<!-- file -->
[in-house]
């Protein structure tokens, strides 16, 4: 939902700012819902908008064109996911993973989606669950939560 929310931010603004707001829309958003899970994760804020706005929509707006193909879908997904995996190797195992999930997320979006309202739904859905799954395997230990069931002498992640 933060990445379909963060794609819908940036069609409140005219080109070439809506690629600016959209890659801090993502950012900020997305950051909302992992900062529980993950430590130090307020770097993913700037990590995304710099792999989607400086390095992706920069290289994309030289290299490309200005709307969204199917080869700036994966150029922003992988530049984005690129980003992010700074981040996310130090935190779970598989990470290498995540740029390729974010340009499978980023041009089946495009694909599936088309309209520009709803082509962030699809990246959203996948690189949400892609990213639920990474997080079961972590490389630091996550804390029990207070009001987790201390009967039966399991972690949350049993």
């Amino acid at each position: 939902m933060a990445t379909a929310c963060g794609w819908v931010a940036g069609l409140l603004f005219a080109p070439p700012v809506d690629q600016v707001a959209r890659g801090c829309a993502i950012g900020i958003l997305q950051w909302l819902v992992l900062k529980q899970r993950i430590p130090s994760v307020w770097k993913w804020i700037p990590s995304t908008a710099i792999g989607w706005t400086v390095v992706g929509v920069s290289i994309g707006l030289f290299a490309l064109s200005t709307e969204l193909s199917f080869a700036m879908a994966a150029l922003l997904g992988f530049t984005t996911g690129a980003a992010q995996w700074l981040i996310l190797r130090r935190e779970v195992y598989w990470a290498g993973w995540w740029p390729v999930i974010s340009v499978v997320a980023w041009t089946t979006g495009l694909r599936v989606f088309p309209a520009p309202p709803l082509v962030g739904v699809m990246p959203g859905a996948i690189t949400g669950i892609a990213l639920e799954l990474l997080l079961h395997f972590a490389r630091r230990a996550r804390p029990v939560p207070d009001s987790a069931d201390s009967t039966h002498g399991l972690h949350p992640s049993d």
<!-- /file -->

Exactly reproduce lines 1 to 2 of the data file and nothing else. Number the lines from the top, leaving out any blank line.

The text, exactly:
[in-house]
């Protein structure tokens, strides 16, 4: 939902700012819902908008064109996911993973989606669950939560 929310931010603004707001829309958003899970994760804020706005929509707006193909879908997904995996190797195992999930997320979006309202739904859905799954395997230990069931002498992640 933060990445379909963060794609819908940036069609409140005219080109070439809506690629600016959209890659801090993502950012900020997305950051909302992992900062529980993950430590130090307020770097993913700037990590995304710099792999989607400086390095992706920069290289994309030289290299490309200005709307969204199917080869700036994966150029922003992988530049984005690129980003992010700074981040996310130090935190779970598989990470290498995540740029390729974010340009499978980023041009089946495009694909599936088309309209520009709803082509962030699809990246959203996948690189949400892609990213639920990474997080079961972590490389630091996550804390029990207070009001987790201390009967039966399991972690949350049993």